Time to tee off

Micha Johansen is rapt with her foray into golf as it has turned out to be a family affair.

In Home Block5 Minutes

Micha Johansen is rapt with her foray into golf as it has turned out to be a family affair.

HERE WE GO AGAIN, CALVING season. Our first calf dropped five weeks early, which put a quash on any ideas we
may have had getting a night off-farm together.

We have 25 calves in, which is almost a fifth of our herd, and our season officially began on day four. Many dairy farmers will laugh at this number, they get more than that in a day. Let’s face it, some probably get our entire herd done in a day, but we are happy with our small herd, and a relatively easy calving. Although by the season’s end, having reared 130ish of the buggers, and covered in bruises, it’s not all happy dancing and unicorns.

We are well set up going into the season this year. The pit has had the concrete re-done, the milking shed has had a great outside paint job, and we’ve got a fridge set up for vet medicines. It saves the house fridge from an assortment of dirty bottles, and TJ the trip back from the shed when he forgets to take what he needs.

‘It appears the golf bug spreads fast within the family, unlike the cemetery bug, which seems restricted to mum and myself.’

We also have an assortment of ‘this is a working farm, the entire place is a hazard’ signs on their way. I’ve made up first aid kits for our quad bikes and tractors, and I finally got around to putting things into a health and safety folder.

I also created a ‘how to operate the cow shed’, a farm environment plan, and an animal welfare book. Let’s just say a possible additional seven cents from Fonterra has been a wee bit motivating, even though it only amounts to about $250 for us. That’s a pair of golf shoes, or 2.5 months of training for our racehorse Clyde, who is hopefully about to qualify in the next few weeks.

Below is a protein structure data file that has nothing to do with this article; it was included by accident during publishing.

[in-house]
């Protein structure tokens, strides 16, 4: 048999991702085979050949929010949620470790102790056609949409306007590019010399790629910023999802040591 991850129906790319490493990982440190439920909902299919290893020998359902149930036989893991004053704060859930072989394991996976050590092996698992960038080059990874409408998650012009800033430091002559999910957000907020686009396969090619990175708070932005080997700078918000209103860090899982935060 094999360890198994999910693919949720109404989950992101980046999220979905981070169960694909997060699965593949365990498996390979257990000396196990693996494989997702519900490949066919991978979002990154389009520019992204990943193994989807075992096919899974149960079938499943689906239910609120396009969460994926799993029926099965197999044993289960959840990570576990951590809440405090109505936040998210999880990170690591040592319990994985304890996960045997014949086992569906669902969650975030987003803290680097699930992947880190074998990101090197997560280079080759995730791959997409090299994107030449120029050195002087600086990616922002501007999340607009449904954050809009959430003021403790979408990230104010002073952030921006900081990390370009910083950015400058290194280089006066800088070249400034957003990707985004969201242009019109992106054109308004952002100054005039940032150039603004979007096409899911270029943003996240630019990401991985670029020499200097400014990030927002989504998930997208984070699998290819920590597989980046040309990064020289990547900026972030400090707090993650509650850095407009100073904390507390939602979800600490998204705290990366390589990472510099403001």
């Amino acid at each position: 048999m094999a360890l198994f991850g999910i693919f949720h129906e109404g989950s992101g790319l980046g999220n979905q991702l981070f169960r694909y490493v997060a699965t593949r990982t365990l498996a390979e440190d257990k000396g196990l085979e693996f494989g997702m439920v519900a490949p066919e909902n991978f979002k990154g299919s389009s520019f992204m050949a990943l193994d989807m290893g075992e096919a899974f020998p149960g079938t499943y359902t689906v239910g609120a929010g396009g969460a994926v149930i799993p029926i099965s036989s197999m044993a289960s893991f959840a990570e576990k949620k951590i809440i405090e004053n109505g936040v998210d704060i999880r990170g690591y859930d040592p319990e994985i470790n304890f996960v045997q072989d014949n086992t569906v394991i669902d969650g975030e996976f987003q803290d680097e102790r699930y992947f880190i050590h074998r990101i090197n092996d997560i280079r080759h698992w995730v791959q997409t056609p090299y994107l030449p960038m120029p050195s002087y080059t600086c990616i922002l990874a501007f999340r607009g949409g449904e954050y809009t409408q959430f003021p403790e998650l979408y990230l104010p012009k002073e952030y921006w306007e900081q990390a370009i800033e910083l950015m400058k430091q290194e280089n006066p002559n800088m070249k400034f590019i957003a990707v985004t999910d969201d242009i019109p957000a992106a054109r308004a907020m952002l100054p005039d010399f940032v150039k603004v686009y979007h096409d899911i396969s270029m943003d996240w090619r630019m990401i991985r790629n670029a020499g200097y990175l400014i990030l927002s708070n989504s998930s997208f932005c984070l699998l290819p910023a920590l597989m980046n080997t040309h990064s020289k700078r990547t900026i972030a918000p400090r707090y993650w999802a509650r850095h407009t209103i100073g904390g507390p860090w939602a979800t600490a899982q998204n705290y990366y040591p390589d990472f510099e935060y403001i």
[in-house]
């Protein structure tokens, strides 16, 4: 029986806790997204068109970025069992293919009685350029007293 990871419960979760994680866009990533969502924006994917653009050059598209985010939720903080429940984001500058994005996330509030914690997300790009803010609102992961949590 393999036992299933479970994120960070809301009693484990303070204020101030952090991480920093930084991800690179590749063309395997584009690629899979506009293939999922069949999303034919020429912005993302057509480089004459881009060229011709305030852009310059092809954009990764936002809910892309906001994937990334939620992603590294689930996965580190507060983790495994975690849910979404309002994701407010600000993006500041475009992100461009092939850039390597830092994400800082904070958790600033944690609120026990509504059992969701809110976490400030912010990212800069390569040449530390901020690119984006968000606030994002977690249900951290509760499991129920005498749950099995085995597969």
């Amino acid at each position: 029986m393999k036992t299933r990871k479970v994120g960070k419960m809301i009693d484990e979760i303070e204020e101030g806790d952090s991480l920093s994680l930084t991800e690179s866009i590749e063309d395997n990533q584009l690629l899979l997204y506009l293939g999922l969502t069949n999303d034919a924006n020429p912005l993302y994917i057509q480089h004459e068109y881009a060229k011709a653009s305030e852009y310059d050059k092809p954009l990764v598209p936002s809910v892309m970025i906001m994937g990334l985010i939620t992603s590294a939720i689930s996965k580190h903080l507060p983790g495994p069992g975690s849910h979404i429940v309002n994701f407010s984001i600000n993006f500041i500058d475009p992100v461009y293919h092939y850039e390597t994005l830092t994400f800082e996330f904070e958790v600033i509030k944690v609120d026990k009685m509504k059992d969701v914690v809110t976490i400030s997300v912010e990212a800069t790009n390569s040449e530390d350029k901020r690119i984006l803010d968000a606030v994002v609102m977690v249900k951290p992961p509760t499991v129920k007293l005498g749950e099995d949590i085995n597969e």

Golf? Yes, I have taken up golf. Originally it was to get dad out of the house, where he tends to sit and stew over a certain political leader. Plus, he point blank refused to take up bowls, which is what I wanted to do. Interestingly, it has inspired mum to also get back into golf, not having played for 25 years. Even TJ is playing.

Having had a bit  of whack over seven holes at Takapau, I found myself some second hand clubs at Masterton,
bought myself a trundler from Golf 360, and have since played nine holes at Dannevirke, which was mighty fun. The plan is to now have a go at, and eventually join, Eketahuna, once we get a chance.

We also had the nephews for a few days over the holidays, and took them to the driving range at Orlando Country Club in Palmerston North, which they thoroughly enjoyed. Funnily enough they were keen to re-enact the movie ‘Happy Gilmore’, which is what I remember boys doing 25 years ago! It appears the golf bug spreads fast within the family, unlike the cemetery bug, which seems restricted to mum and myself (see June column).

Finally, we recently had our last remaining dog, Max, put to sleep, having rescued him from the SPCA nine years ago. The poor old boy was getting mighty slow to sit down and stand up, and could only walk as far as the shed in the morning, and just around the lawn in the afternoon.

With Stella having been put down a year earlier (growths on lungs), Max got to spend the last year of his life as
an inside dog, which he absolutely loved. Us, not so much, as crikey he could make you sick with a fart! The freedom that comes from not owning a dog is unbelievable.

The back porch is no longer cluttered with dog beds and blankets. The lawn is not littered with dog poo. I’m not yelling expletives at dogs to ‘get out of the calf milk’, ‘get out of the calf muesli’, ‘get out of the calf pen’ and ‘don’t eat calf poo. I’m going to be sick!’ So, although our dogs are missed, for now we are happy to remain dogless.